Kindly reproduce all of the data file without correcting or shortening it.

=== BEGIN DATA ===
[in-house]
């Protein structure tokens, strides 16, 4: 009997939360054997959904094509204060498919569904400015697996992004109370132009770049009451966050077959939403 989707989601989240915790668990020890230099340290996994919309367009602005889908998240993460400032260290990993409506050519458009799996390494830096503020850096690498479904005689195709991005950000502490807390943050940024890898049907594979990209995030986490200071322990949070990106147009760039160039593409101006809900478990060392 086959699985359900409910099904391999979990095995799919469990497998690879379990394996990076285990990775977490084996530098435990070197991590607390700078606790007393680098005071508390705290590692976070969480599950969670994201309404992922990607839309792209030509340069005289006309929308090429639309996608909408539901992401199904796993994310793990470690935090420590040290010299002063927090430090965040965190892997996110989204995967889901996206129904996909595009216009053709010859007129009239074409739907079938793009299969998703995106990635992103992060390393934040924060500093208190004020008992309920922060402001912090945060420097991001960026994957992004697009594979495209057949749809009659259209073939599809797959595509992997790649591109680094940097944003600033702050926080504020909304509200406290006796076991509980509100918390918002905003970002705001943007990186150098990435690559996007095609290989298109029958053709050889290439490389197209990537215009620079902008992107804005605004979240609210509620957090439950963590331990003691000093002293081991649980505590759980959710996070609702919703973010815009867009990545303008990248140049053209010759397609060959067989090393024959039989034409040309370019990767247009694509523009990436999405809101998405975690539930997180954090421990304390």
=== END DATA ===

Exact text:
[in-house]
């Protein structure tokens, strides 16, 4: 009997939360054997959904094509204060498919569904400015697996992004109370132009770049009451966050077959939403 989707989601989240915790668990020890230099340290996994919309367009602005889908998240993460400032260290990993409506050519458009799996390494830096503020850096690498479904005689195709991005950000502490807390943050940024890898049907594979990209995030986490200071322990949070990106147009760039160039593409101006809900478990060392 086959699985359900409910099904391999979990095995799919469990497998690879379990394996990076285990990775977490084996530098435990070197991590607390700078606790007393680098005071508390705290590692976070969480599950969670994201309404992922990607839309792209030509340069005289006309929308090429639309996608909408539901992401199904796993994310793990470690935090420590040290010299002063927090430090965040965190892997996110989204995967889901996206129904996909595009216009053709010859007129009239074409739907079938793009299969998703995106990635992103992060390393934040924060500093208190004020008992309920922060402001912090945060420097991001960026994957992004697009594979495209057949749809009659259209073939599809797959595509992997790649591109680094940097944003600033702050926080504020909304509200406290006796076991509980509100918390918002905003970002705001943007990186150098990435690559996007095609290989298109029958053709050889290439490389197209990537215009620079902008992107804005605004979240609210509620957090439950963590331990003691000093002293081991649980505590759980959710996070609702919703973010815009867009990545303008990248140049053209010759397609060959067989090393024959039989034409040309370019990767247009694509523009990436999405809101998405975690539930997180954090421990304390």